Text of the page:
Big Temporary Networks

Jo Rhett jrhett at netconsonance.com
Tue Sep 18 20:19:00 UTC 2012


On Sep 14, 2012, at 1:55 PM, Jay Ashworth wrote:
> That's an interesting question indeed.  The optimal solution here, of
> course, would be for Worldcons -- which are planned 3-4 years in advance --
> to get the right technical people in the loop with the property to see
> when in the next 2 years (after a bid is confirmed) they plan to upgrade
> the networking they have now... and make sure it will tolerate a "real" 
> worst case.  The business case for the property, of course, is that
> they're more salable to large technical conferences -- which makes them 
> more money.  Question is, is it enough.


Those people are already in the loop. Hi. Nice to see you again, Jay :)

Unfortunately, as I've said in the previous two messages, it simply isn't something that can be changed. If you are running a small convention that can fit into a dozen hotels in the city, you can make them compete on multiple levels including network. Since there are less than 4 cities in the world who could host a worldcon in more than one facility, there's zero competition. *

And frankly, the hotel contracts people have bigger problems to solve--namely, getting to use metric tons of convention floor space without paying much, if any money. Worldcon memberships are $150 each unless you wait until the last minute.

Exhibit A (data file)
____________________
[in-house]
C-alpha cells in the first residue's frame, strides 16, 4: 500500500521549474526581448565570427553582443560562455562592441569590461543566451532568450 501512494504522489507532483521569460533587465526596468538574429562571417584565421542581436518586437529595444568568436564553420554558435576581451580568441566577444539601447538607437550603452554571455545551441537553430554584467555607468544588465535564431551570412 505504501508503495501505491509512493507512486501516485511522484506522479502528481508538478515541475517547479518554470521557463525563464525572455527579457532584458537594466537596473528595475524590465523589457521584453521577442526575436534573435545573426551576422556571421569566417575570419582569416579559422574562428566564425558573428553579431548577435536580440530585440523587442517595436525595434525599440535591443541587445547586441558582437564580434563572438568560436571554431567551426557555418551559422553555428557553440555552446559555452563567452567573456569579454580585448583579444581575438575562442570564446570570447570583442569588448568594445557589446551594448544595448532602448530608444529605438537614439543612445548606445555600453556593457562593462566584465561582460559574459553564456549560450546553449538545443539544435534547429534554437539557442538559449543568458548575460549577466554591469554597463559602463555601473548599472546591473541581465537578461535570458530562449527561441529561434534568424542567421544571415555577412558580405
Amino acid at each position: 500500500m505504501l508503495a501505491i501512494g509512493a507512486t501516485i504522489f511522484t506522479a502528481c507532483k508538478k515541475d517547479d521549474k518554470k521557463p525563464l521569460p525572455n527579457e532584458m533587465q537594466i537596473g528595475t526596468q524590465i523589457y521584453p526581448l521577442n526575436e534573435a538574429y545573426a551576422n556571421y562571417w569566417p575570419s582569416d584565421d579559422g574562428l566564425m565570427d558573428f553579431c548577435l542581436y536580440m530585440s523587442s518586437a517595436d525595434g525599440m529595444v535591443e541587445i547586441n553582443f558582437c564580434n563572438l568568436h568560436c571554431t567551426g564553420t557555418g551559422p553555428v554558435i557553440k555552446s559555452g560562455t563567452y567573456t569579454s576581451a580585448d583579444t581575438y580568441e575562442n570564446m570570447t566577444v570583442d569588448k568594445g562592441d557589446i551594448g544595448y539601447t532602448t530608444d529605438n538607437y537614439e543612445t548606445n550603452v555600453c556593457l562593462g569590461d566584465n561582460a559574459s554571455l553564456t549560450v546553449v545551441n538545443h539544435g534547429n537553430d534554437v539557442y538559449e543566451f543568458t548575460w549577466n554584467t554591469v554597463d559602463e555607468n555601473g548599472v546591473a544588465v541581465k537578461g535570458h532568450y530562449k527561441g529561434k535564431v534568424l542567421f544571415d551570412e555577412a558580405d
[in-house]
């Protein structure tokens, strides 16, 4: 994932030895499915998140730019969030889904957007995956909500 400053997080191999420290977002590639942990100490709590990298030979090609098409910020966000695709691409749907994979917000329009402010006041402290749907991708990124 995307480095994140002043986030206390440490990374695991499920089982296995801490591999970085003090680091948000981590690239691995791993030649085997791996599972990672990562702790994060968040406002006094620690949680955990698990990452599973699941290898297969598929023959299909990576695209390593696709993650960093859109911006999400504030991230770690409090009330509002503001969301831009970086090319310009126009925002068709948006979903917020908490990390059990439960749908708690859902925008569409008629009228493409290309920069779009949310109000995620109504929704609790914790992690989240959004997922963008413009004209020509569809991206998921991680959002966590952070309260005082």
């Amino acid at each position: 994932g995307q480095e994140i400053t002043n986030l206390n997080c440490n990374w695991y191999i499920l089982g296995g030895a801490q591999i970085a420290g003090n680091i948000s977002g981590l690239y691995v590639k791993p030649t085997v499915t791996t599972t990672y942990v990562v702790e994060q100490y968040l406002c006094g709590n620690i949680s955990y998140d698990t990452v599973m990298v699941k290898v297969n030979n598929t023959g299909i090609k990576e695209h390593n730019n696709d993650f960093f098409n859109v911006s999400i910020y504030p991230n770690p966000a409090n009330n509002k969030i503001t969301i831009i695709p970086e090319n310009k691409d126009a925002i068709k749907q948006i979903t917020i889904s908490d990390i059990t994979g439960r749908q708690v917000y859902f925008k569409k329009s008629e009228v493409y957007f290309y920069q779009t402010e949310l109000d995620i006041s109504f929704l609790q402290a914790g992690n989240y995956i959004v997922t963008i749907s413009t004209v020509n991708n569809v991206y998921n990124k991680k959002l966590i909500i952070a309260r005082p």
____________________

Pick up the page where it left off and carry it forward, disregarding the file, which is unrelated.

This is a problem that large technical conferences with thousand dollar memberships can solve. They have money to throw at the hotel. Not fan-run conventions whose entire budget is less than the spare capital that Usenix keeps in their account. (I've seen both and can state this as a positive fact.) 

* The one place that competition can occur is in the bidding process. Part of what we all ask bid committees is about the network access at the location. And we vote based on what we can find out. However, the number of us who vote that way are fairly small, as most attendees have other priorities like inexpensive food options, cheaper hotel options, etc.

-- 
Jo Rhett
Net Consonance : net philanthropy to improve open source and internet projects.





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